In Leadership Skills for Moms part one, I applied the principles from Kouzes and Posner’s book, The Leadership Challenge to motherhood. As Moms, we certainly hold many leadership roles, whether we acknowledge that label or not, we ARE leaders.
Where are your leadership strengths? How do you want to grow as a leader? What’s one thing you can do today to take a step to become the Mom Leader you envision?
Based on their research, Kouzes and Posner defined five practices of exemplary leadership:
1. Model the way
2. Inspire a shared vision
3. Challenge the process
4. Enable others to act
5. Encourage the heart.
In Leadership Skills for Moms part one, I discussed model the way, inspire a shared vision and challenge the process. Here, let’s talk about the last two principles, enabling others to act and encourage the heart.
Using These Leadership Skills for Moms
Enable Others to Act
How do you get a 3 year old to put on his shoes so you can get out the door? How do you get a 7 year old to pick up his Lego’s? Get a 12 year old to clean her bedroom? A 15 year old to do his homework independently?
Getting our kids to do the stuff we want and need them to do is a daily challenge; we have to do this over and over and over and it’s often one of the areas of greatest frustration in parenting.
This principle doesn’t say “get others to do things we want,” though. It talks about ENABLING, meaning, giving away your power to someone else. Enable is defined as giving someone the authority or means to do something, to make it possible. Synonyms are empower, authorize, permit. Doesn’t that mental shift become so different from “getting our kids to do things”?
So instead, how do you empower a 3 year old to put on his shoes so you can get out the door? How do you enable a 7 year old to pick up his Lego’s? A 12 year old to clean her bedroom? Different ideas come to mind just by simply shifting that mindset. As all things parenting, it takes creative energy, brainstorming and trying new things.
Giving choices, encouraging independence, making an activity exciting or working toward helping a child find inner motivation to complete a task or adopt a behavior are all part of enabling others to act.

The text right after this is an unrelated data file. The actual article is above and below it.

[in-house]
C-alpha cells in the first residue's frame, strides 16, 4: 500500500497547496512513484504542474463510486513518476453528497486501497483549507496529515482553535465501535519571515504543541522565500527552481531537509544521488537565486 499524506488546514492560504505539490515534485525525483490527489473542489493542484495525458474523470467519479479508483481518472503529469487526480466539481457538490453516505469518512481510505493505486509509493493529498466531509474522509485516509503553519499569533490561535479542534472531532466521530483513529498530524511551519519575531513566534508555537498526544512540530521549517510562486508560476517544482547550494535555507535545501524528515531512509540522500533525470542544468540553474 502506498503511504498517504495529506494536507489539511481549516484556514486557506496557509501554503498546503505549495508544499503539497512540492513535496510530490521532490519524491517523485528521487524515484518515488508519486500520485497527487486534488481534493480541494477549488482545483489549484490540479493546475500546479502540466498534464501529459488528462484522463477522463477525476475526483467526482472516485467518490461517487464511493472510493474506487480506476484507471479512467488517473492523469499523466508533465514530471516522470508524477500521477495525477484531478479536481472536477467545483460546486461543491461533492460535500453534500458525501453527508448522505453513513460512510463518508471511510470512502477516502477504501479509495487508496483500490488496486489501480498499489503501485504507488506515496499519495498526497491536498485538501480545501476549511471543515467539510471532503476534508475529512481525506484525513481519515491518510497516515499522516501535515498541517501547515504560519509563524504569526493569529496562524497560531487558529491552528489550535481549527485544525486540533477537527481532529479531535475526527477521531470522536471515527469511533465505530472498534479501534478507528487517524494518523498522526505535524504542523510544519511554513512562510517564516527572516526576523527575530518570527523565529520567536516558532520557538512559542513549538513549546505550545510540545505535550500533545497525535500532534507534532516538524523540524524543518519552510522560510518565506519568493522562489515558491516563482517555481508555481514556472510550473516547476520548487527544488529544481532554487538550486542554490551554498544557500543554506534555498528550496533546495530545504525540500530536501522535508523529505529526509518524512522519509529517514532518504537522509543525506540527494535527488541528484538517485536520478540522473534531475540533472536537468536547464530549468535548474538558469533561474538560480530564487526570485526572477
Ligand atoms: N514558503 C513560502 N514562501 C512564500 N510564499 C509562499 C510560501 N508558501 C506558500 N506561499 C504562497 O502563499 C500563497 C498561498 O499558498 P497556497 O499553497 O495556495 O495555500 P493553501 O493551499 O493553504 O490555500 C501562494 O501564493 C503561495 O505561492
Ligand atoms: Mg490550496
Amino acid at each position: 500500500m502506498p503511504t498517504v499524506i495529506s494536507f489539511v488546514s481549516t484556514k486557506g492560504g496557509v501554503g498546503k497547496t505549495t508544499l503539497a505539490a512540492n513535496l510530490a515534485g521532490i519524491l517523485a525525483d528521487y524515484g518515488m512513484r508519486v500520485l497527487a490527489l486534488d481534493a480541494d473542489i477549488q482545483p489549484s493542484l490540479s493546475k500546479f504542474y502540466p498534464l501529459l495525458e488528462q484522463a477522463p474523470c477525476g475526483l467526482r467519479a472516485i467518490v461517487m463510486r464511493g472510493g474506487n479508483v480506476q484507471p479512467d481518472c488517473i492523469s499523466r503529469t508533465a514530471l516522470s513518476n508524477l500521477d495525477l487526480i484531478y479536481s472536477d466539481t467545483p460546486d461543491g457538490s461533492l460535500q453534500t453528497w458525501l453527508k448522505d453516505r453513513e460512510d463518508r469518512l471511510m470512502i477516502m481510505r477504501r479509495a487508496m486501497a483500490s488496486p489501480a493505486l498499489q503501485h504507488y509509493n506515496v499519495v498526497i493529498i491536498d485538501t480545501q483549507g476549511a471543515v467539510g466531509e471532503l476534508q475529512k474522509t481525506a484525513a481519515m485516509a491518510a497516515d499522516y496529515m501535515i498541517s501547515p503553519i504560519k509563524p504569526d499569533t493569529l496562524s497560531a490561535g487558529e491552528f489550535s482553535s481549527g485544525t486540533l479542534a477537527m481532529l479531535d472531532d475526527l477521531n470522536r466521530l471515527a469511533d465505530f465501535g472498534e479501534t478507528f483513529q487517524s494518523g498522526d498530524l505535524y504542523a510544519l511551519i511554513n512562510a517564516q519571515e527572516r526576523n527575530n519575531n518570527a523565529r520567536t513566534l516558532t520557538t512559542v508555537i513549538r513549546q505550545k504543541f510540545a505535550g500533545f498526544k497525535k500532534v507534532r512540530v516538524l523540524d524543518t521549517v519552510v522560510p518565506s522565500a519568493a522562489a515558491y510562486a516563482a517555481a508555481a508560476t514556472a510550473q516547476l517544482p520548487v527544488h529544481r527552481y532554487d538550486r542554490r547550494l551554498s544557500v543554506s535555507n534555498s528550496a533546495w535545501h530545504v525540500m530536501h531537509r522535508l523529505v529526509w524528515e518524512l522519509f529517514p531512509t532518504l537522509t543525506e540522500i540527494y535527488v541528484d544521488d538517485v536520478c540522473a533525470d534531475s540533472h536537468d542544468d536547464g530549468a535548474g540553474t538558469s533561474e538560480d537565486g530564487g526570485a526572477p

Encourage the Heart
I love this one and believe the other skills often pivot upon this principle. If you do not encourage the heart, build your children up, notice the good things they do, point out the positives, then they can’t buy into your vision for the family; they’re more likely to resist and push back.
However, I caution parents not to dole out hollow praise. Kids feel the insincerity and studies have shown this false “esteem-building” behavior by parents to be detrimental to children instead of creating the intended effect.
Kids absolutely need to have genuine and honest praise when it’s deserved. Acknowledging positive and desired behaviors is the best way to elicit repeated good behaviors, but praising every stroke your child scribbles, or mindlessly saying, “good job,” isn’t encouraging the heart.
Carol Cooke’s book “America’s Answer to the Tiger Mom: How to Raise Successful, Happy Children” does a fantastic job of explaining this concept. She also gives parents concrete tools so we can help our kids develop a feeling of security, confidence in their abilities to succeed, a sense of self and their worth and many more truly valuable skills that as Moms we want to instill and encourage in our children.
For Moms, encouraging the heart means you’re shining a mirror for your child to see his own strengths and achievements, it means allowing him to take pride in something and know he did it. Encouraging our kids hearts is what we do every day when we stroke our daughter’s cheek while snuggling, when we kiss our son’s skinned knees (and elbows, and forehead …) and when we listen to them – and really hear them.
Unconditional love is what it’s all about! Loving our kiddos without strings, not because of what they do or don’t do, but because of who they are authentically.
Leadership Skills for Moms in a Nutshell
We use these five leadership principles in varying degrees and with differing levels of ability. We may be strong in one area and weaker in another. Reflect on how you lead your family, what skills do you want to focus on improving? Being exceptional leaders is a continuing journey of self reflection and discovery – just like motherhood.
© Copyright Leah DeCesare 2013